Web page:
Cinematographer Guillermo Navarro is no stranger to filming incredible creatures and fantasy worlds on the big screen. A frequent collaborator of directors Robert Rodriguez and Guillermo del Toro, Navarro's resume includes "From Dusk Till Dawn" and "Desperado" with Rodriguez, and with del TORO, "Cronos," "The Devil's Backbone" and most notably "Pan's Labyrinth," for which he received an Academy Award.
Navarro's also no stranger to making comic book movies, having worked on both "Spawn" and "Hellboy." His latest collaboration with del Toro is a return to the Hellboy universe with, "Hellboy II: The Golden Army."
When a truce is broken between humanity and the realm of the fantasy world, Earth is threatened and only Big Red and his team (B.P.R.D) can save the day. Opening in the U.S. this Friday, July 11, "Hellboy II" promises all the fun and familiar characters from the first film while mixing some of the fantasy and amazing creatures inspired by "Pan's Labyrinth."
CBR News had the opportunity to speak to Navarro about the new film, collaborating with del Toro, and the possibility of reuniting with the director on the upcoming "The Hobbit" films.
CBR: How did shooting on "Hellboy II: The Golden Army" go? Were there any major differences between shooting this one and the first one?
Guillermo Navarro: The difference, basically, was that this was a better script. Also, we had an upgrade in many other departments and the movie is a much more mature movie in that sense. It's a movie that wraps around very well. It has very strong, intimate moments and tremendous action scenes in contrast. I think it curves very well around the characters and since now the characters are very well established; the story flows really very well.
Were there any technical surprises between shooting the first film and this one?
It was more challenging to do this one. It was much more ambitious and the scope of the movie is a lot bigger. So it was certainly a bigger enterprise for me.
What do you think fans of the first film can look forward to in the second?
They can expect a movie that is just going to take them very, very far. It's a movie that really hits you and once that you've already had these characters in you mind, they really develop to incredible levels. The movie has so many layers that it's very satisfactory for an audience that's already engaged in the comic narrative and in particular the Hellboy esthetic.
How was it working with the actors again? Were they excited to get back into their roles?
Yes, because the characters are fantastic. Once everybody's back, when they have their make-up and all the prosthetics are in place, it really goes back to a familiar arena. Everybody knows very well their position in the movie. They are fantastic characters, the actors really play them from the heart and they're very, very good at it. It's great, shooting this movie was really a great experience.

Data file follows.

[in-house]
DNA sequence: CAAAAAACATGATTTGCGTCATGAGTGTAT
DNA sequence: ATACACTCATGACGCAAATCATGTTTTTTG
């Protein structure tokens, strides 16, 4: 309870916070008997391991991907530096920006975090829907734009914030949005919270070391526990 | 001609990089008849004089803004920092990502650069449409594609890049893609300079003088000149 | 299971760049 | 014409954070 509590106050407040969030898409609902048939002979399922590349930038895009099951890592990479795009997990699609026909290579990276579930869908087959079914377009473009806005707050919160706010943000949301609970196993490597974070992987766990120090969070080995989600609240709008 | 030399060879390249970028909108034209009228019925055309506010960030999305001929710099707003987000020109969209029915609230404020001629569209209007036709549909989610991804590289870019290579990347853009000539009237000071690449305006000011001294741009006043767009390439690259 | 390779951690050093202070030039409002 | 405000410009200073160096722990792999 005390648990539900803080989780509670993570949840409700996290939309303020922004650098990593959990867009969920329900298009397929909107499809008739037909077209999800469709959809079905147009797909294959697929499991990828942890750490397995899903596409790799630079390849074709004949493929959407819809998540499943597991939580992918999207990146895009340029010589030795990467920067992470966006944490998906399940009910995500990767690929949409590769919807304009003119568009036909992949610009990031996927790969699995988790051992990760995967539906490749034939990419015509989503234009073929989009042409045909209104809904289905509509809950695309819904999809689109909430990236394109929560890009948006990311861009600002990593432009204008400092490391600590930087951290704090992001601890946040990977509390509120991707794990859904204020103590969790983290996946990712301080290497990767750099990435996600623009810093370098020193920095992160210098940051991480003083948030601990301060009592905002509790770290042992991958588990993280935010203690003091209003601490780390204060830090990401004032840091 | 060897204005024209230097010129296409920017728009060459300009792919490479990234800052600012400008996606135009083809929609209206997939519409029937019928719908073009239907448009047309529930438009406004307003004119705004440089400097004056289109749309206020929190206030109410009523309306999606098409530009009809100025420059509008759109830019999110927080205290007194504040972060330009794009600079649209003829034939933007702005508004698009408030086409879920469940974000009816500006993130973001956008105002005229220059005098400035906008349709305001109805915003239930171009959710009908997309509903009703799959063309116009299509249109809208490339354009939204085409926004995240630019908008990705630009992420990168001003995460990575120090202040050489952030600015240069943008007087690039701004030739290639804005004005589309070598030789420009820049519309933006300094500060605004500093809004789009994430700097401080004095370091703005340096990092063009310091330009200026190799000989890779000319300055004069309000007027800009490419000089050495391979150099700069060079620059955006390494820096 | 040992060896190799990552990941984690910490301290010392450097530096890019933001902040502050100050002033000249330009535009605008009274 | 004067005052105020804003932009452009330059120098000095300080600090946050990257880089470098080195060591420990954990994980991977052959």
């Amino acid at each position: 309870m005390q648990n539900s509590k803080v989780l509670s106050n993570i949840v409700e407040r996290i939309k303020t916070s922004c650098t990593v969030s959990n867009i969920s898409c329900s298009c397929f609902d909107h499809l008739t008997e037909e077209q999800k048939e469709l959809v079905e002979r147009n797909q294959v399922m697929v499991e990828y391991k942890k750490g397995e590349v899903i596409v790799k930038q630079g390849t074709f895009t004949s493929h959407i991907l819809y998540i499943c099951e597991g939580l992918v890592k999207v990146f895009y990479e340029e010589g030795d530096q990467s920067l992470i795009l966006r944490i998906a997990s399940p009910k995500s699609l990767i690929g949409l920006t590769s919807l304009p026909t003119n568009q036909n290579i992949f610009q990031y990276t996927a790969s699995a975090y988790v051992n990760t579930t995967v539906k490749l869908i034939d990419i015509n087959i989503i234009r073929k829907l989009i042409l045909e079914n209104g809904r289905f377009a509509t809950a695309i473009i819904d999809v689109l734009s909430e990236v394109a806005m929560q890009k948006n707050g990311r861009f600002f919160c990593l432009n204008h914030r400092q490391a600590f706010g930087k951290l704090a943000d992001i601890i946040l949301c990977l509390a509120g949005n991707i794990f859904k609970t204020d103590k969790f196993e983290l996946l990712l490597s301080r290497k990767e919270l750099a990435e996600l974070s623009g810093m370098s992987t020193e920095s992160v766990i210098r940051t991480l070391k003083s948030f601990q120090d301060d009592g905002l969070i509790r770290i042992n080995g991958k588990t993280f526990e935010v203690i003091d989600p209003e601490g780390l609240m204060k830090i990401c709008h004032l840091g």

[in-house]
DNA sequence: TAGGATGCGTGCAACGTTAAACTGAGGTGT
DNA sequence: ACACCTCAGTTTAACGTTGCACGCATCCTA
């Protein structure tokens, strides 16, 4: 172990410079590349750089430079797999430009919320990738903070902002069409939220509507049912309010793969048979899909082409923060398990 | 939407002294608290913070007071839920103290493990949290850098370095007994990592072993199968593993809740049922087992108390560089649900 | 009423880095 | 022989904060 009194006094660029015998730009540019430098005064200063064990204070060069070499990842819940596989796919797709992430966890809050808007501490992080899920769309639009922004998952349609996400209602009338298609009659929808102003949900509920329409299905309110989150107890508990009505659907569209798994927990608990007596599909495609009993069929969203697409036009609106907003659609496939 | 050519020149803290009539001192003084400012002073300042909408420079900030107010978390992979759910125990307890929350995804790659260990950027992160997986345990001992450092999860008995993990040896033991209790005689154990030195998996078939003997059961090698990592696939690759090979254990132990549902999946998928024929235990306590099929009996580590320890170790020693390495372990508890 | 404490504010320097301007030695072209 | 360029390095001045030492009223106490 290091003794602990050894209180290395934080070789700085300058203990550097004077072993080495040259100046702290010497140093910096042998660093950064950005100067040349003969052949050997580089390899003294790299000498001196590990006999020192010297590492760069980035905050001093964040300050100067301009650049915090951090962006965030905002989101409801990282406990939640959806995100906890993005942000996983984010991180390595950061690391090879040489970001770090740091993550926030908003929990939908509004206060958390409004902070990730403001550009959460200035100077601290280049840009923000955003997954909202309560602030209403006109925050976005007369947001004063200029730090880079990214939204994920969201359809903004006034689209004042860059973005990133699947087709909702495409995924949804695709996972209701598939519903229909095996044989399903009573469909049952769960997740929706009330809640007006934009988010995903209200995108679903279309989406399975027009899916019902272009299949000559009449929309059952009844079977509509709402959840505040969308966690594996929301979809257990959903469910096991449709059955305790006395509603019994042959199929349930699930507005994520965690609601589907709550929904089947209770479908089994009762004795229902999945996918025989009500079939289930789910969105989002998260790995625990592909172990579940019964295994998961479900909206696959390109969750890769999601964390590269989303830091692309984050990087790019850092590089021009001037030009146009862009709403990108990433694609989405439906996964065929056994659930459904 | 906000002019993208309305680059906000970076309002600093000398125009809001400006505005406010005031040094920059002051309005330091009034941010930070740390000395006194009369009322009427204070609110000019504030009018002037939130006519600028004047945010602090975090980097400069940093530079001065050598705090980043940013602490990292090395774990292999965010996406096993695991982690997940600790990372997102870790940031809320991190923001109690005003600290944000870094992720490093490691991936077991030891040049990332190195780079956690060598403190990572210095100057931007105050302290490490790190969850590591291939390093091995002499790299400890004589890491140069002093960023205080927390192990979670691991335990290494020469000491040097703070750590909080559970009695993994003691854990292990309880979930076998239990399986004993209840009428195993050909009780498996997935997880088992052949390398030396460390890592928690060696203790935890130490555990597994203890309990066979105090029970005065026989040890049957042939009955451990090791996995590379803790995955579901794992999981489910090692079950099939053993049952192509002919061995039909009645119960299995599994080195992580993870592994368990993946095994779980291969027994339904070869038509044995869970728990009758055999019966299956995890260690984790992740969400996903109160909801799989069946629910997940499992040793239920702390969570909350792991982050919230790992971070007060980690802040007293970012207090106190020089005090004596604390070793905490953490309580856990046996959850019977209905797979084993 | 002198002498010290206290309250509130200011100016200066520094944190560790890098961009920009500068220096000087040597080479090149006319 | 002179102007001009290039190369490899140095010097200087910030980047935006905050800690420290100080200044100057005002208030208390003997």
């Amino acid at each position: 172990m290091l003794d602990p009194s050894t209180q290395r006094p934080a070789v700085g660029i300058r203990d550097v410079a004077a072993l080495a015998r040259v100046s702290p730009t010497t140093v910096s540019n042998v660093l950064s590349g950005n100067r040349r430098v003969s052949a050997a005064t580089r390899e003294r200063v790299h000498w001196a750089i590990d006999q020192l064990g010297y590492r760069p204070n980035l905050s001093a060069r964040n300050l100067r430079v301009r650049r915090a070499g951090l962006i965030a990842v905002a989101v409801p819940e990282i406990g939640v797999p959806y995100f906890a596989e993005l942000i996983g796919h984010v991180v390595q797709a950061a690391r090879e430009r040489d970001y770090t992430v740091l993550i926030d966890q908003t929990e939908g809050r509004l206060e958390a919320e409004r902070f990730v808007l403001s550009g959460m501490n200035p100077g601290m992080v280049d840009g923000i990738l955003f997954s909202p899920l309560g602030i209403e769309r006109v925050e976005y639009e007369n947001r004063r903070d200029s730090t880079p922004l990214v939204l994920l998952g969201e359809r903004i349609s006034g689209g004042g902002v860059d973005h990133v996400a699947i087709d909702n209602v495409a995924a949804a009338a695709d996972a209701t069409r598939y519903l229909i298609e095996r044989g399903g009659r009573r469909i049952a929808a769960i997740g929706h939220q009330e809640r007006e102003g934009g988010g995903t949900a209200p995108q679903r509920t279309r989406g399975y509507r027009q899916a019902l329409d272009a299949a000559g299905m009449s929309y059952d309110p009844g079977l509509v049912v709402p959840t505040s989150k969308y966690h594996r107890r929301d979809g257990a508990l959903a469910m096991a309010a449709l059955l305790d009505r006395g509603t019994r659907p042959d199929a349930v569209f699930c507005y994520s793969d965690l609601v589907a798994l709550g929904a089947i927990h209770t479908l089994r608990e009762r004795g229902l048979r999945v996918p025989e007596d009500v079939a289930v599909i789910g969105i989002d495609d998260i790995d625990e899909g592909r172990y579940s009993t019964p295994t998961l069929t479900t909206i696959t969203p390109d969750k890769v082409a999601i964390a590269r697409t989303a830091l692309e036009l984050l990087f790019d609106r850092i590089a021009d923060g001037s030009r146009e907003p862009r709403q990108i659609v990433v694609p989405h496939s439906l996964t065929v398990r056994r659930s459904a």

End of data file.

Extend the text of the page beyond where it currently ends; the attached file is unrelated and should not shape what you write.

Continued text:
There are a few comic book film sequels that are considered as good or better than their predecessors. "Spider-Man 2," "X2: X-Men United" and if the reviews are true, "The Dark Knight." Do you think "Hellboy II: The Golden Army" lives up to that challenge?
Well, in a way, yes. I think in this case the sequel has the opportunity to really evolve and grow. So, I think it is the case in this movie, yes.
How would you describe the look that you created for "Hellboy II?"
The look of the film, from the first film, was very attached to the esthetics of the comic book and all the art the Mignola world has within. Then we transformed it into a motion picture that added true spaces and a color palette that we brought to the table, and made the movie what it is now. In the case of "Hellboy II," the scope of the movie is mush bigger and it was tremendously challenging. So the scale is tremendous, it is a movie that is very big and very ambitious. The language of the movie, the storytelling of the movie completely goes hand and hand with the aesthetics and the look [of the film.] It is like having a reality and a parallel reality combined constantly. All the fantasy world and existence of the characters that are dealing with magical creatures but in the middle of New York have a duel reality that no other scenario will provide you with. That's what makes it for me, a tremendous opportunity to be inventing and creating parallel realities that I can design from scratch.
It's something that we have done many times together, Guillermo [del Toro] and I. So we didn't really encounter a new way to address things. We are very familiar with that kind of narrative and that kind of scenery, so it's an esthetic that we handle very comfortably. Intergrading the special effects into our photography and making it pretty seamless when you see the movie. That's one of the big points that play out very well in the movie, the creatures and the visual effects work.
What's it like working with del Toro?